With nearly half of the country’s screens shuttered, the Feb. 28-March 1 weekend’s total intake was a measly roughly €2 million ($2.2 million), according to box office compiler Cinetel.
Italian box office during the previous weekend, when the virus crisis had already struck – but with a bit less alarm – had sunk to €5.5 million compared with more than €12 million during the same period in 2019.
As of Monday, over 1,600 cases of the virus have been confirmed and 34 people have died, making Italy the country with the world’s third-biggest outbreak after China and South Korea.
Worst affected are Italy’s Northern regions such as Lombardy and Veneto and others were cinemas have been closed. On Monday roughly 850 Italian screens had been closed out of 1830 in total.
Film release patterns in Italy are now thrown into disarray with Universal postponing the local outing of Elisabeth Moss-starrer “The Invisible Man” to an unknown date, one of a myriad planned releases that have been pulled.
Italian Culture Minister Dario Franceschini late last week held an emergency meeting with Italian film industry reps declaring a “state of crisis” and urging the government to work closely with health authorities to monitor the situation closely and, where and when possible, to swiftly identify areas where movie theaters can be reopened.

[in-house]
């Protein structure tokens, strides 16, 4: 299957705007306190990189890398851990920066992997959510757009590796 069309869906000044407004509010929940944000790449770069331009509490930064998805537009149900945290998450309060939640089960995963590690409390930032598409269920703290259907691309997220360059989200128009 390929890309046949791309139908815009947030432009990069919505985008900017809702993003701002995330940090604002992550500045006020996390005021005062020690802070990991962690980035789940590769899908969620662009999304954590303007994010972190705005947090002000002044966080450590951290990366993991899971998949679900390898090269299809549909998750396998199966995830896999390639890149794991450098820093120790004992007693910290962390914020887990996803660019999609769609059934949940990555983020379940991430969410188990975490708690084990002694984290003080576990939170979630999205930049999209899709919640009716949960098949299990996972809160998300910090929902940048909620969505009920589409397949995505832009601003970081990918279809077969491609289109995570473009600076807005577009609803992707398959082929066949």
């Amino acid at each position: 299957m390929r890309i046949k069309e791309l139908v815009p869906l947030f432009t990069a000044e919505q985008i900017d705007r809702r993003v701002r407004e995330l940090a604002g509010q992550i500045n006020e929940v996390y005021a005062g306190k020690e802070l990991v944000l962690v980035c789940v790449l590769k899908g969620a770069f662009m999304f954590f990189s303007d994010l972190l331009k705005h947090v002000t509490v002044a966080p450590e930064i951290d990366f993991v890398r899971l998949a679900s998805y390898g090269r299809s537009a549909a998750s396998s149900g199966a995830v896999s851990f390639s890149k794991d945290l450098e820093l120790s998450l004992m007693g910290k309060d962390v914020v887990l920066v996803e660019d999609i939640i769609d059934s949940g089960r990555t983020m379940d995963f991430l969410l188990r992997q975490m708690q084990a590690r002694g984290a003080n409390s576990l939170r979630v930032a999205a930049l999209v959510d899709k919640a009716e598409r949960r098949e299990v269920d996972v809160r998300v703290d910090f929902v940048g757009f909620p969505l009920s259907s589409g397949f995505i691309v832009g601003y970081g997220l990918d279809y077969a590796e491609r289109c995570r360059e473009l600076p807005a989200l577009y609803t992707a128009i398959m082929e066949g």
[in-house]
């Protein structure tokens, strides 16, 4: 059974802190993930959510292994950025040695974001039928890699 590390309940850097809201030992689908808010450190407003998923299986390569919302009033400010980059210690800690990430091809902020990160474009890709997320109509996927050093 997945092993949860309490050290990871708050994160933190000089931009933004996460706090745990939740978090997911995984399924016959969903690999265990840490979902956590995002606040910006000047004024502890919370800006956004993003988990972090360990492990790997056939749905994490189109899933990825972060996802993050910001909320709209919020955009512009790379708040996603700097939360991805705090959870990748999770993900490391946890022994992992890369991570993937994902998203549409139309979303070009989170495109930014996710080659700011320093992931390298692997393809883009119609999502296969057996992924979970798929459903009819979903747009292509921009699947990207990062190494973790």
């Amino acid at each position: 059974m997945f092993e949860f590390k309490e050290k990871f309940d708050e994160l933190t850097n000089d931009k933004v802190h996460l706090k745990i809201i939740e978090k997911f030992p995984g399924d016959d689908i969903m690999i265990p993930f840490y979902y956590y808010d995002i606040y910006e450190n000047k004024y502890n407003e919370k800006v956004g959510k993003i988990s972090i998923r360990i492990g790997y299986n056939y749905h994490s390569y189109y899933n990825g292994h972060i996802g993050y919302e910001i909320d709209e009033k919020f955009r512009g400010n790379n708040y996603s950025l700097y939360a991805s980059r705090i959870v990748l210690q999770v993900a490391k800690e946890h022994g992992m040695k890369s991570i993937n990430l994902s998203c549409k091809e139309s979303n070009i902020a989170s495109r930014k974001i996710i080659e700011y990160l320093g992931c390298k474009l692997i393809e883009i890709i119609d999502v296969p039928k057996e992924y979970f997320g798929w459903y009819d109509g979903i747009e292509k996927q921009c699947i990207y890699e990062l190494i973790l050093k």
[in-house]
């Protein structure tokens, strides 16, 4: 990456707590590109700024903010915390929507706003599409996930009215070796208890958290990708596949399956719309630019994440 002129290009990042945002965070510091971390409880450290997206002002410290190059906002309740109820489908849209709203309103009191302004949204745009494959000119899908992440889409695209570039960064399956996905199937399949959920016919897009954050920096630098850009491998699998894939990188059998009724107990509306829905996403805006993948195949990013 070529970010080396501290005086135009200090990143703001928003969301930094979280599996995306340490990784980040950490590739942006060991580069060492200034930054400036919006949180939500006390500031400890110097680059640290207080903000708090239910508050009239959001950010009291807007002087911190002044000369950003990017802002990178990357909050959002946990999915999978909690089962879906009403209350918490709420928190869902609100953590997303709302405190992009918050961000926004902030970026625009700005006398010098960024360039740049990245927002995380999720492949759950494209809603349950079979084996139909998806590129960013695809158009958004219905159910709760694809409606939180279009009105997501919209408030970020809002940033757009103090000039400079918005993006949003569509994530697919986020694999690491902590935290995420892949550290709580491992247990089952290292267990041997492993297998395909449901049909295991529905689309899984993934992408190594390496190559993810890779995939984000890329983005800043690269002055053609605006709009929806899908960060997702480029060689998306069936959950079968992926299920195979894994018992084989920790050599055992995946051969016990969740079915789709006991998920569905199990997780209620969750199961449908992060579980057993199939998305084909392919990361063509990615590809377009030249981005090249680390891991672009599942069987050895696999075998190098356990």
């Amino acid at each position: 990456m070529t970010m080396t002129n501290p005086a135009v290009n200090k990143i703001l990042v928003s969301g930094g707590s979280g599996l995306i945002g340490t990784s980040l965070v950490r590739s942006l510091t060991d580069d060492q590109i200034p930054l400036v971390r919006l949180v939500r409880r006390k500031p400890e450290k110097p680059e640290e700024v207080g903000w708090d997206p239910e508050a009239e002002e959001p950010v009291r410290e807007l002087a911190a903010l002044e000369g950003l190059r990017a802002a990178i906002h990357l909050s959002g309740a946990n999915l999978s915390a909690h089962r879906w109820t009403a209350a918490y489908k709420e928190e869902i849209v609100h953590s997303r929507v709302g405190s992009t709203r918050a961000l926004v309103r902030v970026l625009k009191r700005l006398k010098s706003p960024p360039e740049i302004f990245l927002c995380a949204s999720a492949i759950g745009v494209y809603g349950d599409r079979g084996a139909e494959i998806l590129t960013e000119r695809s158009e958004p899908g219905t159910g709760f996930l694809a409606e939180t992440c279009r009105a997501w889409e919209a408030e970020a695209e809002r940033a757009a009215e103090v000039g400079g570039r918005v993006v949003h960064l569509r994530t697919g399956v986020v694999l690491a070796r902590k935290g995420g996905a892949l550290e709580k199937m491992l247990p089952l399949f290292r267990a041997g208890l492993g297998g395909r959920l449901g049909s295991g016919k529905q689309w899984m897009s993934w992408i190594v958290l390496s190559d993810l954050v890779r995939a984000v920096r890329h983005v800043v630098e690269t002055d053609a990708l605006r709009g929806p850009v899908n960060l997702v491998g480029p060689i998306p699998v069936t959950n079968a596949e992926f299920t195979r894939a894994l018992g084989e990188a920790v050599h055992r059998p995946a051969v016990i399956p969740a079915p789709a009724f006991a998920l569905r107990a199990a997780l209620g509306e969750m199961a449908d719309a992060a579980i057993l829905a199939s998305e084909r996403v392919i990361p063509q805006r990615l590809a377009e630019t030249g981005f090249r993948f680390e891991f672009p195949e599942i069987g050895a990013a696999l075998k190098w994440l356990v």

Striking an optimistic note local distributor 01 Distribuzione on Monday announced they had decided to take the plunge on Berlin prizewinner “Hidden Away,” the biopic of eclectic painter Antonio Ligabue that scored acting honors on Saturday at the fest for protagonist Elio Germano.
“Hidden Away,” which had skipped its planned Feb. 27 release, will now go out on March 4 following “an in-depth analysis” of the situation said 01 chief Luigi Lonigro.
Lonigro added that the film would clearly have a smaller market until March 8 when shuttered screens in Northern Italy may be reopened if the crisis subsides or is at least contained. He appeared confident that movie theaters in the North will soon be back in business.
“We have a movie with great buzz that can give it staying power,” Lonigro noted. This will allow “Hidden Away” to recoup lost ground when movie theaters reopen, he optimistically predicted.
The release of Italy’s other Berlin prizewinner, the dark drama “Bad Tales” by Damiano and Fabio D’Innocenzo had previously been set by Vision Distribution for April 16.
Italy’s coronavirus outbreak has also impacted production with Paramount announcing last week they had been forced to halt the planned Venice shoot of “Mission: Impossible VII.”